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Why do we measure time in the way that we do? Why is a week seven days long? At what point did minutes and seconds come into being? Why are some calendars lunar and some solar? The organisation of time into hours, days, months and years seems immutable and universal, but is actually far more artificial than most people realise. The French Revolution resulted in a restructuring of the French calendar, and the Soviet Union experimented with five and then six-day weeks. Leofranc Holford-Strevens explores these questions using a range of fascinating examples from Ancient Rome and Julius Caesar's imposition of the Leap Year, to the 1920s' project for a fixed Easter. ABOUT THE SERIES: The Very Short Introductions series from Oxford University Press contains hundreds of titles in almost every subject area. These pocket-sized books are the perfect way to get ahead in a new subject quickly. Our expert authors combine facts, analysis, perspective, new ideas, and enthusiasm to make interesting and challenging topics highly readable.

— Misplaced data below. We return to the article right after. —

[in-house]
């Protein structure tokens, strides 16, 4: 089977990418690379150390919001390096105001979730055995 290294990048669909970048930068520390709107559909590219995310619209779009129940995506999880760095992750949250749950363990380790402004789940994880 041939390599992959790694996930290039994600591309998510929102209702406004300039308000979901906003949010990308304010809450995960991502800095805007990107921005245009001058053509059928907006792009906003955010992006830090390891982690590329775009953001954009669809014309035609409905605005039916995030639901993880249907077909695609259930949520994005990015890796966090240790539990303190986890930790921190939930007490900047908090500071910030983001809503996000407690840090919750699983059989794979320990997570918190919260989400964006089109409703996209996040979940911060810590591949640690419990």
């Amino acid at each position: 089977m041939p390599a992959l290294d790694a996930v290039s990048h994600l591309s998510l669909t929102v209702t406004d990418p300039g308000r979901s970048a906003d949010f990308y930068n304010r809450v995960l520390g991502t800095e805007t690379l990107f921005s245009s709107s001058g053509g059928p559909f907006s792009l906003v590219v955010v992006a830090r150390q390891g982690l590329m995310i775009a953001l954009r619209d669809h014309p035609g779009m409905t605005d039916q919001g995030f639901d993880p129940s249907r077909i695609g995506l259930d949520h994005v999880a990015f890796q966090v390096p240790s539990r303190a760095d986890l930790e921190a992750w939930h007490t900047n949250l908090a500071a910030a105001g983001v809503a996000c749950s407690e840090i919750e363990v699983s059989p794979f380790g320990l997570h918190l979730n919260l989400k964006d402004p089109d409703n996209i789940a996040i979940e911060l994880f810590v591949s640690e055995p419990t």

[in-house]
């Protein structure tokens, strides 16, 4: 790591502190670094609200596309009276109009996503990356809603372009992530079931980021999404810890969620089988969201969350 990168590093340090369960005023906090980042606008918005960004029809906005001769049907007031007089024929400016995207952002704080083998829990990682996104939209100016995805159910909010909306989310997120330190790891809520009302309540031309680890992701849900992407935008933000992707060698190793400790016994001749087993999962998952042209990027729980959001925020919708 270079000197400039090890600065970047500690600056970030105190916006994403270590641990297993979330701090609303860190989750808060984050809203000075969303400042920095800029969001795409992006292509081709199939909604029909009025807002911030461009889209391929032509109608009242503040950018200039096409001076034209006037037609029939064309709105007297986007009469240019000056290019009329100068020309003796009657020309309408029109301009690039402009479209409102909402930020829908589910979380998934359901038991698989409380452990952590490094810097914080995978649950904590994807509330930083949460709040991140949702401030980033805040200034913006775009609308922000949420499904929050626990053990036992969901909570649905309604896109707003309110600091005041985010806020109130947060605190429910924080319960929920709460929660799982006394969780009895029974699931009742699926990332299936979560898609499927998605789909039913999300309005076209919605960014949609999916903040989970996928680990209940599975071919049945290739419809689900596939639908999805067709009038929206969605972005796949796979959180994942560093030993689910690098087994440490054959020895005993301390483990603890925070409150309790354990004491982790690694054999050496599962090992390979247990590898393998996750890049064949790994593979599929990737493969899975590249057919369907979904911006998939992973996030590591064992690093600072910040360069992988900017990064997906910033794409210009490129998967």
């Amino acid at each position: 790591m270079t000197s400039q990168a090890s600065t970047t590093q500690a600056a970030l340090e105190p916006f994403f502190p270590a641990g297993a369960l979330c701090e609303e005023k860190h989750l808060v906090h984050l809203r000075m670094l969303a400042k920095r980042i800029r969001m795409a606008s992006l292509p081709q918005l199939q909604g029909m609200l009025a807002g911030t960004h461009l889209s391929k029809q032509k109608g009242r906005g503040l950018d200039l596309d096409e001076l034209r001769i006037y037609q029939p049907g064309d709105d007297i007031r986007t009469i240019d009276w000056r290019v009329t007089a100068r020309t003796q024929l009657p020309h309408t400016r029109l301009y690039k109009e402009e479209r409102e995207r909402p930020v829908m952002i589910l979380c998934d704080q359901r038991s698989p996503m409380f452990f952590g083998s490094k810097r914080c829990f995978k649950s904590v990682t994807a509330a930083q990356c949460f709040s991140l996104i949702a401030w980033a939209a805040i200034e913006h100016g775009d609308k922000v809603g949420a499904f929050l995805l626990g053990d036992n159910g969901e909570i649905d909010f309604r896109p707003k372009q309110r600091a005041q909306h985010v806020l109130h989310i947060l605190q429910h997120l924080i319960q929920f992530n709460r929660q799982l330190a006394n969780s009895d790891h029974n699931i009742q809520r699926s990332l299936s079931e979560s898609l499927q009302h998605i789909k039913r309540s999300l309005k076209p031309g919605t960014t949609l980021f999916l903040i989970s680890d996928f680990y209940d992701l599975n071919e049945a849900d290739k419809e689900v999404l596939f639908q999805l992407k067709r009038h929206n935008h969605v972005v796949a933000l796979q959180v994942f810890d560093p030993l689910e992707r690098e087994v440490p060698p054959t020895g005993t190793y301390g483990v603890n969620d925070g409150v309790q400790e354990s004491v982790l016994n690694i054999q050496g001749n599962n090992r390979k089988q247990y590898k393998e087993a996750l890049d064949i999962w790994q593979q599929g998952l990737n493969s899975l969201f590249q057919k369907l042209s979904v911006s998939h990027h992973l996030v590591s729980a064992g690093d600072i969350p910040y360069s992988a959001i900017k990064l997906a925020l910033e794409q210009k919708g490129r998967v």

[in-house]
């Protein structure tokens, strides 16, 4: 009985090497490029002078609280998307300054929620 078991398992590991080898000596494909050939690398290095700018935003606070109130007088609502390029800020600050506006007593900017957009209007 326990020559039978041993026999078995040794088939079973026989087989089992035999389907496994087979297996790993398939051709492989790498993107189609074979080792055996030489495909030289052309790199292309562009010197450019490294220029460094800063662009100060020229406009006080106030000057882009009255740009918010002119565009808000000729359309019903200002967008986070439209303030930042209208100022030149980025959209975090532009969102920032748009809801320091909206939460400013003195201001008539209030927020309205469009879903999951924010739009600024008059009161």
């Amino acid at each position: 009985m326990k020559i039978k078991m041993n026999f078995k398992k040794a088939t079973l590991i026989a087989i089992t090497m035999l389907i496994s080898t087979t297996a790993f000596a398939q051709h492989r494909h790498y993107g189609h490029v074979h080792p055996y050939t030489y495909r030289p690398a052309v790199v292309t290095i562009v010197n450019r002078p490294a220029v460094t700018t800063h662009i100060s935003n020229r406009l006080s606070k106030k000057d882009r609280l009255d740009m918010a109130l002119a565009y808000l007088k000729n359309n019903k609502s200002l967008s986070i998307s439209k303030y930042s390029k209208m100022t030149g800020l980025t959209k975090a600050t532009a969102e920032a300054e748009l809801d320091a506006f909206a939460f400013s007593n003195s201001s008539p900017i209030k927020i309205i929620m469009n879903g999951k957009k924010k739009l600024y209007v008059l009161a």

Astronomy, perhaps the first of the sciences, was already well developed by the time of Christ. Seventeen centuries later, after Newton showed that the movements of the planets could be explained in terms of gravitation, it became the paradigm for the mathematical sciences. In the nineteenth century the analysis of star-light allowed astrophysicists to determine both the chemical composition and the radial velocities of celestial bodies, while the development of photography enabled distant objects invisible to the human eye, to be studied and measured in comfort. Technical developments during and since the Second World War have greatly enlarged the scope of the science by permitting the study of radiation. This is a fascinating introduction to the history of Western astronomy, from prehistoric times to the origins of astrophysics in the mid-nineteenth century. Historical records are first found in Babylon and Egypt, and after two millennia the arithmetical astronomy of the Babylonians merged with the Greek geometrical approach to culminate in the Almagest of Ptolemy. This legacy was transmitted to the Latin West via Islam, and led to Copernicus's claim that the Earth is in motion. In justifying this Kepler converted astronomy into a branch of dynamics, leading to Newton's universal law of gravity. The book concludes with eighteenth- and nineteenth-century applications of Newton's law, and the first explorations of the universe of stars. ABOUT THE SERIES: The Very Short Introductions series from Oxford University Press contains hundreds of titles in almost every subject area. These pocket-sized books are the perfect way to get ahead in a new subject quickly. Our expert authors combine facts, analysis, perspective, new ideas, and enthusiasm to make interesting and challenging topics highly readable.